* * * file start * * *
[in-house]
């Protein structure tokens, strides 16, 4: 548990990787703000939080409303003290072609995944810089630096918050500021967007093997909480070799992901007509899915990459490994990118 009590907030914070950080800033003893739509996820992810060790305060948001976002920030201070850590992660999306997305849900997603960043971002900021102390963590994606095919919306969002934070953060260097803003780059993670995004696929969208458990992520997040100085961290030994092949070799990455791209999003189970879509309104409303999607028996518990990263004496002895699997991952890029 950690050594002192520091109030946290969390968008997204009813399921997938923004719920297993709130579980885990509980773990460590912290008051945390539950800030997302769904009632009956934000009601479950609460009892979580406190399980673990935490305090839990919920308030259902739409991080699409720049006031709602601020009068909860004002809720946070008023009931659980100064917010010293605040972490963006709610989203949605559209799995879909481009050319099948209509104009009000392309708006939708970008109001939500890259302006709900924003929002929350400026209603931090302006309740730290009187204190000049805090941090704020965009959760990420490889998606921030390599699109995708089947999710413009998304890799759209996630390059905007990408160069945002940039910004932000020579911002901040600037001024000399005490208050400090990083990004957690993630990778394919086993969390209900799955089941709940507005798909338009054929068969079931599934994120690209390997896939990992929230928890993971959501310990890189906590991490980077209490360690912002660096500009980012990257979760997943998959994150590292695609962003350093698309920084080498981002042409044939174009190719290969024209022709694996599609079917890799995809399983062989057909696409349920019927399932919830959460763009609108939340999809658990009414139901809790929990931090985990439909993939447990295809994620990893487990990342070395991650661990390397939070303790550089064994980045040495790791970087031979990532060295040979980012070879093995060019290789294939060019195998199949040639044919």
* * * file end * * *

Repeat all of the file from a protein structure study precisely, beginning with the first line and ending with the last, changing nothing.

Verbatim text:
[in-house]
């Protein structure tokens, strides 16, 4: 548990990787703000939080409303003290072609995944810089630096918050500021967007093997909480070799992901007509899915990459490994990118 009590907030914070950080800033003893739509996820992810060790305060948001976002920030201070850590992660999306997305849900997603960043971002900021102390963590994606095919919306969002934070953060260097803003780059993670995004696929969208458990992520997040100085961290030994092949070799990455791209999003189970879509309104409303999607028996518990990263004496002895699997991952890029 950690050594002192520091109030946290969390968008997204009813399921997938923004719920297993709130579980885990509980773990460590912290008051945390539950800030997302769904009632009956934000009601479950609460009892979580406190399980673990935490305090839990919920308030259902739409991080699409720049006031709602601020009068909860004002809720946070008023009931659980100064917010010293605040972490963006709610989203949605559209799995879909481009050319099948209509104009009000392309708006939708970008109001939500890259302006709900924003929002929350400026209603931090302006309740730290009187204190000049805090941090704020965009959760990420490889998606921030390599699109995708089947999710413009998304890799759209996630390059905007990408160069945002940039910004932000020579911002901040600037001024000399005490208050400090990083990004957690993630990778394919086993969390209900799955089941709940507005798909338009054929068969079931599934994120690209390997896939990992929230928890993971959501310990890189906590991490980077209490360690912002660096500009980012990257979760997943998959994150590292695609962003350093698309920084080498981002042409044939174009190719290969024209022709694996599609079917890799995809399983062989057909696409349920019927399932919830959460763009609108939340999809658990009414139901809790929990931090985990439909993939447990295809994620990893487990990342070395991650661990390397939070303790550089064994980045040495790791970087031979990532060295040979980012070879093995060019290789294939060019195998199949040639044919």